A San Diego mom wants to help families with special needs children face their challenges with something simple: a playdate.
Tiffany Lees recently started a non-profit called Special Needs Playdate, after realizing how desperately her own family needed the interaction and support. She says she felt people were constantly judging her parenting any time she would take her son with special needs in public, whether it was to a restaurant or to somewhere like the fair.
"I learned really quickly that it's really isolating and you get judged," Lees said.
Her five-year-old son Dylan has been diagnosed with autism and is visually impaired in his right eye. Lees says Dylan functions at the level of a two-year-old. During a very tough time for the family, Lees and her husband realized they hadn't all been out together in public for three months, because it was just too difficult.
"We just realized, ok, we're done trying to see if it's going to be better," said Lees, "What can we do to move on from here?"
They decided to call a restaurant, ask for a table in an area where her family would be comfortable, and invite other families. It was the first special needs playdate. It was a success, and they eventually moved the events to an indoor play facility. The playdates now happen a few times a month. They offer families a chance to get out of the house and spend time with people who can understand first-hand what they're going through.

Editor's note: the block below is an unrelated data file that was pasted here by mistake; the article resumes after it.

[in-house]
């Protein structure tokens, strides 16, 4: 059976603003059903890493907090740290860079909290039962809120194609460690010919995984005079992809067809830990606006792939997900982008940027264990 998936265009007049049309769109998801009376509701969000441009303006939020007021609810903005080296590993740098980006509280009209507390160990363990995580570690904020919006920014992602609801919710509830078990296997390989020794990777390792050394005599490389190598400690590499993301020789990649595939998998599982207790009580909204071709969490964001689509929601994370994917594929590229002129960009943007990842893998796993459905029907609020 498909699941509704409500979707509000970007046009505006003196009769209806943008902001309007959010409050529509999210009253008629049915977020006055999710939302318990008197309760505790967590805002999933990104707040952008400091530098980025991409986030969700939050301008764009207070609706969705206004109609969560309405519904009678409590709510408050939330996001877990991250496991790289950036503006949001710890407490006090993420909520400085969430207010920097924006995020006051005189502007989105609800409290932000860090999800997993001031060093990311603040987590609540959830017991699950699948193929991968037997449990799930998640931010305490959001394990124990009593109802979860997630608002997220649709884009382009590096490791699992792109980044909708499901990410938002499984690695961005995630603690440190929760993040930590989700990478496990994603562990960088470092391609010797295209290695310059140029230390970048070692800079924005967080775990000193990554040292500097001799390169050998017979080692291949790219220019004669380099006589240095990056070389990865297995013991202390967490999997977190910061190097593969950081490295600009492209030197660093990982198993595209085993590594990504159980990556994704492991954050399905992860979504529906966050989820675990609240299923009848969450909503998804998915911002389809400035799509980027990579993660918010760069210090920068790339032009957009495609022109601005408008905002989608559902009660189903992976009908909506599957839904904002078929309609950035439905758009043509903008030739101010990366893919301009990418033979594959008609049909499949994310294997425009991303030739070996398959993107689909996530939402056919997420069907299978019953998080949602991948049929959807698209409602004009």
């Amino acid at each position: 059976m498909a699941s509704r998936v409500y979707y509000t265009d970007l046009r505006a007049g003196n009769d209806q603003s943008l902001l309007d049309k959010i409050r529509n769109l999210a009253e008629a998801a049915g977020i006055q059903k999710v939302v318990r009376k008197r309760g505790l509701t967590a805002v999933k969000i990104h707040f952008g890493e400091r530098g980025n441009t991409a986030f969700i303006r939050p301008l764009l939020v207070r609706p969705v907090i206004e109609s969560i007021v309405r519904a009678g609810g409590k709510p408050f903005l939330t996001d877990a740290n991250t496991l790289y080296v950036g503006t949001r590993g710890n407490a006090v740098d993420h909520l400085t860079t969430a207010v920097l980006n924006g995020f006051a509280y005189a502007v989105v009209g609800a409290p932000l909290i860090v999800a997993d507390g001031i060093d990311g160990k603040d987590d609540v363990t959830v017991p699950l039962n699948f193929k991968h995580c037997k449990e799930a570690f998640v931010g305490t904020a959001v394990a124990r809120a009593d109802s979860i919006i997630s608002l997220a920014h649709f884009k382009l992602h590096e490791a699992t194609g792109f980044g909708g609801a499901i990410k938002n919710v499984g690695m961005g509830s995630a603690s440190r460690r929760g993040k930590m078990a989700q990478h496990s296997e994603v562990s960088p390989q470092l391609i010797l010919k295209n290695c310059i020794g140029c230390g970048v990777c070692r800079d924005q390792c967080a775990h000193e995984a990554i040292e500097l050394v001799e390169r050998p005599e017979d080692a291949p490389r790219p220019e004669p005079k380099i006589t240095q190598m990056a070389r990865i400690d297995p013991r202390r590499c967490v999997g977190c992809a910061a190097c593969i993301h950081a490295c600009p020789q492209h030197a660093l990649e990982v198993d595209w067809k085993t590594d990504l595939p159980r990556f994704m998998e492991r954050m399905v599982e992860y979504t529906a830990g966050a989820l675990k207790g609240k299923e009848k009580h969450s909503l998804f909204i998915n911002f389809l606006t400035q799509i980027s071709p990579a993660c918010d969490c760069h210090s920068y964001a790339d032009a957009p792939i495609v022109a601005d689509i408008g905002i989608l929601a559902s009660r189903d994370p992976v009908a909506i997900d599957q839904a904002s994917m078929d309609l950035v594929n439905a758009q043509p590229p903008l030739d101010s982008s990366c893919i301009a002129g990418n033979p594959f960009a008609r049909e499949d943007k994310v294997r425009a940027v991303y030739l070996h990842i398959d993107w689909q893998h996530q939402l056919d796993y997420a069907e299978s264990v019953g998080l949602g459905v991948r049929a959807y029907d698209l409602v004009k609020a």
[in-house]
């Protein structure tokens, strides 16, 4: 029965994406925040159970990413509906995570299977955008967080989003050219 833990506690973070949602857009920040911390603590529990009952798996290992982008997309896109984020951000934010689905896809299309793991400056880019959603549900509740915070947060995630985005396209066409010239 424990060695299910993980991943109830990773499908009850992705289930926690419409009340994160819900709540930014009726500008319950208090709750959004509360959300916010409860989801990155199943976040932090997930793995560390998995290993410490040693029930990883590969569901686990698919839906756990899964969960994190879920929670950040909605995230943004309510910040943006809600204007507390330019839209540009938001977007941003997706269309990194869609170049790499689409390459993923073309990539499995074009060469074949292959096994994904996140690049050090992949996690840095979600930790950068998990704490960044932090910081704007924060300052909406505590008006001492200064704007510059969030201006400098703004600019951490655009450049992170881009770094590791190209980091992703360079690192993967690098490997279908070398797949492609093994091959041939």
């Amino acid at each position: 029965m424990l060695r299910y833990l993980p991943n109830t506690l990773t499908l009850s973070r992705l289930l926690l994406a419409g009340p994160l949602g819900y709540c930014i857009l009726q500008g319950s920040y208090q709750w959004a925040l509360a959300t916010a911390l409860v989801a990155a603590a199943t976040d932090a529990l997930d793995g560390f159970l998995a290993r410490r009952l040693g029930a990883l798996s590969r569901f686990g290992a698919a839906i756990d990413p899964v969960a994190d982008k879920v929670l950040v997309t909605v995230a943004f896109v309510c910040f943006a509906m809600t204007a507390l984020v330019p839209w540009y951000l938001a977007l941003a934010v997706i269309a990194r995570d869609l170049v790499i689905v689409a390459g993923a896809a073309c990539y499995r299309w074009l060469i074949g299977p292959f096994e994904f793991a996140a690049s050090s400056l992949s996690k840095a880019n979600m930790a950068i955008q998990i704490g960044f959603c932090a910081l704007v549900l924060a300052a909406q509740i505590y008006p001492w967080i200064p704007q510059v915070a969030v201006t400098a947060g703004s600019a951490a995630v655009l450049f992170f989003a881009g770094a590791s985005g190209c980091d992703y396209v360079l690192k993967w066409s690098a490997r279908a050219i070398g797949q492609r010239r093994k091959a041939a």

Diane Erth has attended the playdates with her son Max. "The children get to play and make friends in a fun environment where nobody will judge them for taking longer to climb over a hurdle or cross over a balance beam. The parents get a chance to bond with fellow parents who understand our daily struggles and triumphs," said Erth.
Lees says her nine-year-old daughter Mikaila, who does not have special needs, also benefits by being around other similar siblings.
"There is a need for it, and there was nothing out there. So I thought I'd go on a new adventure and find out how to make it work," said Lees.
Lees formed the non-profit so she can fundraise and expand the program. Long term, she'd like to open a spot that offers a safe place for families with special needs children, 24 hours a day. She also hopes fundraising will allow her to hold the playdate for free, or at a low cost.
"Our kids just want to be accepted as they are. As parents, we want the same for our kids as 'typical' parents do. We want our kids to be happy," said Erth.
Special Needs Playdate is hosting its first ever Family Fun Day and fundraiser Saturday, September 19 from 1 p.m. to 5 p.m. in Coronado.
For details, visit the Special Needs Playdate website.